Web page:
The kind of household the child lives in, its socioeconomic status and the relationships within it can have profound effects on the psychosocial development in the middle childhood (6-12 yo) where children develop a stronger sense of responsibility, contributing to the family and society.
The Developing Self: As per the Neo-Piagetian view, judgements about the self becomemore realistic, balanced, comprehensive and consciously expressed in middle childhood as children reach the 3rd stage of self-concept development. They now have the cognitive ability to form a representational system, which is a more broad, inclusive self-concept that integrates different aspects of the self. The various aspects of the developing-self include:
– Self-esteem – A global evaluation of the self, it is also referred to as self-image or self-worth. High self-esteem denotes signs of wellbeing in a child. Self-esteem in a child could not only attribute to a healthy view of him/herself but also an arrogant, grandiose or unwanted superiority over others. In the same manner low self-esteem can either reflect accurate perception of one’s shortcomings or a distorted view or even pathological view of oneself. Happy Ho organizes best Meditation and Tarot classes in Noida and Delhi NCR area in India.
– Self-regulation – One of the most important aspects of the self in middle childhood, self-regulation is practiced by deliberate efforts to manage one’s behaviour, emotions and thoughts leading to social competence and achievement. A study conducted showed that children from lower-income backgrounds who had higher levels of self-regulation and scored better grades than their friends who had lower level of self-regulation. The increased level of self-regulation is linked to the development of the brain’s prefrontal cortex which is used for focus and self-regulation.
– Emotional Growth – Preschoolers are usually skilled at talking about their own as well as other’s emotions. They are able to manage them to meet social standards. The emotional developmental changes during middle childhood are as follows:
– Improved emotional understanding.
– Increased cognizance that more than one emotion can be experienced in a situation.
– Increased tendency to be aware of the events leading to emotional reactions.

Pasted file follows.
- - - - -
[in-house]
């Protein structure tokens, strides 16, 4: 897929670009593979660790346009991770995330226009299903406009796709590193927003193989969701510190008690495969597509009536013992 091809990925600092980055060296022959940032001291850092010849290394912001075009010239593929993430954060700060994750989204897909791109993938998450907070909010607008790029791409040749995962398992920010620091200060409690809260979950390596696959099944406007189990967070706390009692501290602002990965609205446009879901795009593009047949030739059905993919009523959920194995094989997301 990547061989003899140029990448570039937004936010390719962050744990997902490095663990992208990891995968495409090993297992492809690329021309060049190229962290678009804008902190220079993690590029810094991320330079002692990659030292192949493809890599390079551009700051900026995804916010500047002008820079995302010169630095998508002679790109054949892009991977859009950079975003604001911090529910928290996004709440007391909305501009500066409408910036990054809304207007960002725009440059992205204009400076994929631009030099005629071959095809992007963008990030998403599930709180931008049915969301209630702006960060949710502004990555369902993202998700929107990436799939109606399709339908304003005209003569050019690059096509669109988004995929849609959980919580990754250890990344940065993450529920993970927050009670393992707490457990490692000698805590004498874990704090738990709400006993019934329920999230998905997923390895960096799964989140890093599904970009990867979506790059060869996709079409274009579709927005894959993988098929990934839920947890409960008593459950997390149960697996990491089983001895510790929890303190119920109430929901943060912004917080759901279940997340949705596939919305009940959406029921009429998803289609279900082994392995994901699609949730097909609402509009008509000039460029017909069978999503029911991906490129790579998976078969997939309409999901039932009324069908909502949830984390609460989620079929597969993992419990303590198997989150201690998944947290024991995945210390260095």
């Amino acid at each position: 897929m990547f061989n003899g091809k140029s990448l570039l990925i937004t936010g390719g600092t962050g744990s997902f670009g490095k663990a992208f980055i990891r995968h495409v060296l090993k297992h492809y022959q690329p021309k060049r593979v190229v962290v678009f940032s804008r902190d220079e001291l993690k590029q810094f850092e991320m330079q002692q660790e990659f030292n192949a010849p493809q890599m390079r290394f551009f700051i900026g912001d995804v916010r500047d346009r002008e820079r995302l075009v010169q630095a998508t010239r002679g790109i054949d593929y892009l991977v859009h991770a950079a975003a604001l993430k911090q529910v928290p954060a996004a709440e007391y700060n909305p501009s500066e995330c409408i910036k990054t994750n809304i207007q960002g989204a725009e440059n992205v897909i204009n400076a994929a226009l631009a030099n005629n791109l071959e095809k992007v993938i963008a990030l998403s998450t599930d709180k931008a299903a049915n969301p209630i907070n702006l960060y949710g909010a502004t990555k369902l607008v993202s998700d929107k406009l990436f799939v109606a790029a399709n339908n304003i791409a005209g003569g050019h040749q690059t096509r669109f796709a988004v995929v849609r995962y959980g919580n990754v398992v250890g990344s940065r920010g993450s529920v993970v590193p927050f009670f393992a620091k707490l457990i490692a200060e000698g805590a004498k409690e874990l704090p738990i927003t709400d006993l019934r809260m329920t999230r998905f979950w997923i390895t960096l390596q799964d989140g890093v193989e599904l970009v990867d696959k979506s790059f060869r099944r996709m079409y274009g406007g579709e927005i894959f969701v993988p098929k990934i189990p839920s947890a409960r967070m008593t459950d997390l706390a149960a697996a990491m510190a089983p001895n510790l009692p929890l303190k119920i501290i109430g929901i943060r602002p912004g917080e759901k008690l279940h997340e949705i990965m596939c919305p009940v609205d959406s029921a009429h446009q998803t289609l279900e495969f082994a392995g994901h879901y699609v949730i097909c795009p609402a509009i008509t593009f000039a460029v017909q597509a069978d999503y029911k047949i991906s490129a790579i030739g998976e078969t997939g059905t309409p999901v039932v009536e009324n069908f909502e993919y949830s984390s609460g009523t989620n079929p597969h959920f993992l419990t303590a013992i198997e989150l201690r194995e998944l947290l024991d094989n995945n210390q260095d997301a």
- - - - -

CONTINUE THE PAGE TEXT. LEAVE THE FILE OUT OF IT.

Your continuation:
– Ability to suppress or conceal negative emotional reactions.
– The use of self-strategies for redirecting feelings.
– A capacity for genuine empathy.
– Coping with Stress – Compared to younger children, older children are better at developing better coping strategies for dealing with stress. They achieve this by intentionally shifting their thoughts to something less stressful or by reframing their perception of stress.
Researchers have offered some rules to follow while caring for children who have been victims of stressful situations:
– Reassure children of their safety and security.
– Allow children to retell the events and be patient enough to listen to them.
– Encourage children to talk about any confusing feelings, reassuring them that such feelings are normal after a stressful event.
– Protect them from re-exposure to frightening situations and reminders of the trauma. For
e.g.: by limiting discussion of the event in front of the children.
Family: As children move into middle childhood, parents spend lesser time with them, particularly with activities such as reading, caregiving, instructions and playing. In a recent study of parents of children aged 6 to 12, the following conclusion was made about their position: “Parents serve as gatekeepers and provide scaffolding as children assume more responsibility for themselves and regulate their own lives.”
Elementary school children tend to receive lesser physical discipline than they did when they were preschoolers. Parents are more likely to use the ‘taking away of privileges’ method; inducing guilt; and asserting that children are responsible for their actions. Some control is gradually transferred from parent to child, giving rise to co-regulation whereby power is shared by both parents and children. The parents oversee the child’s activities and in-turn the child practices self-regulation.
Shift to co-regulation affects how parents handle discipline. Experts advise using inductive and creative techniques involving reasoning; adding a sense of humour to comments and observations; teaching moral values; discussing the consequences of actions and using appreciation in their interaction with children.